Trevithick is skeptical that this new structure is “simply an expansion of the base’s infrastructure given the distance from the main portion, the additional security perimeter, and the unique set of self-contained facilities there. Typically, these kinds of features point to areas of military bases where uniquely sensitive activities occur.”
He went into great detail about the capabilities of the WZ-8 drone and noted that while it’s “no longer secret,” its sensitivity may warrant “more specialized facilities, such as the ones at Luhe-Ma’an.”
And he pointed out that the location of these facilities in eastern China provides the nation with “ready access to multiple areas of strategic significance in the western Pacific region.” Think Taiwan and Alaska.
Trevithick also speculated the facility could potentially provide a new home for China’s still unveiled H-20 stealth bomber which “has reportedly been in development, at least on some level, since the early 2000s.” Though the Chinese have been very secretive about the H-20, it is “reported to be a flying wing-type design very roughly analogous to the U.S. Air Force’s B-2. The parking/runup area on the apron at the facility in question is roughly the same dimensions as the B-2.”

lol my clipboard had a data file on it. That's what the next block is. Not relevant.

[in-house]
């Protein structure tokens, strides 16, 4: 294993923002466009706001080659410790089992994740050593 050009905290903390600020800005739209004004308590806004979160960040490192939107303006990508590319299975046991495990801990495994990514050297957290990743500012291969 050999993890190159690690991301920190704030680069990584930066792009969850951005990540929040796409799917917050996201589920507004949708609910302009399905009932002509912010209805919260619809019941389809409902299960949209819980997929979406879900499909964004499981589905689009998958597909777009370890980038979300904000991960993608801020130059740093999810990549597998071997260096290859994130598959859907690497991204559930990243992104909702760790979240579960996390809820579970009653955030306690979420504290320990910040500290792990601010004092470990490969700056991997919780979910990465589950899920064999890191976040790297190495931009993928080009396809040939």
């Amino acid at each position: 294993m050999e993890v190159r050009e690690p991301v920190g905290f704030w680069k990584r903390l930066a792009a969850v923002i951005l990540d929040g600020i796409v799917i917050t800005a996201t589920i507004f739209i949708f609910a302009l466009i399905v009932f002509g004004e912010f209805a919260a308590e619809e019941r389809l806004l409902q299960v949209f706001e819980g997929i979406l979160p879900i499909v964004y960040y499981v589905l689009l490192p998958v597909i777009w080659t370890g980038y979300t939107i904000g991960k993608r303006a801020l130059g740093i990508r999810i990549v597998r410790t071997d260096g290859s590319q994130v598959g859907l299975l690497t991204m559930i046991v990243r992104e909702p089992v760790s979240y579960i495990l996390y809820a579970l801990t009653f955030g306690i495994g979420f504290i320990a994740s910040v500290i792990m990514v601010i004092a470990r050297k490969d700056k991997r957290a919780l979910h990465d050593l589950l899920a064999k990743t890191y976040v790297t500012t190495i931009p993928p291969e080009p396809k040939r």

Reasons why this hangar may have been built to house the H-20, according to Trevithick, include its enhanced security and its ability “to fly, even just for test and evaluation purposes, from an established bomber base. A large hangar would be particularly useful to shield these aircraft from both prying eyes and the elements.”
He noted that the U.S. has built a similar facility at Edwards Air Force Base in California to prepare for the expected 2022 arrival of the B-21 Raider stealth bomber.
There’s also a chance, he said, it “is related, in some way, to the restoration of the PLAAF’s strategic nuclear mission, which formally occurred in 2017, according to the U.S. Defense Intelligence Agency (DIA).”
Or the Luhe-Ma’an facility could have been built for something else entirely. Whatever its ultimate purpose, Trevithick is convinced the construction of this hangar and “the other associated infrastructure hidden away within its security perimeter,” are an indication that “some significant and sensitive activity [is] going on at the base.”
While it’s not clear what exactly the facility is meant to house, it seems evident that civilian infrastructure is not the only thing undergoing rapid construction in the country. Military installations are being expanded and hardened as China surges again. Hangers are just as important as the aircraft they house — these hold the tools, parts, fuel and experts that keep the warplanes in service.
Regardless of what this facility was built for, it’s simply one more sign of China’s insatiable hunger for domination. It needs to be checked. And if not by the U.S., then by whom?
This is a time for strength. And we are being led by a buffoon.
This article appeared originally on The Western Journal.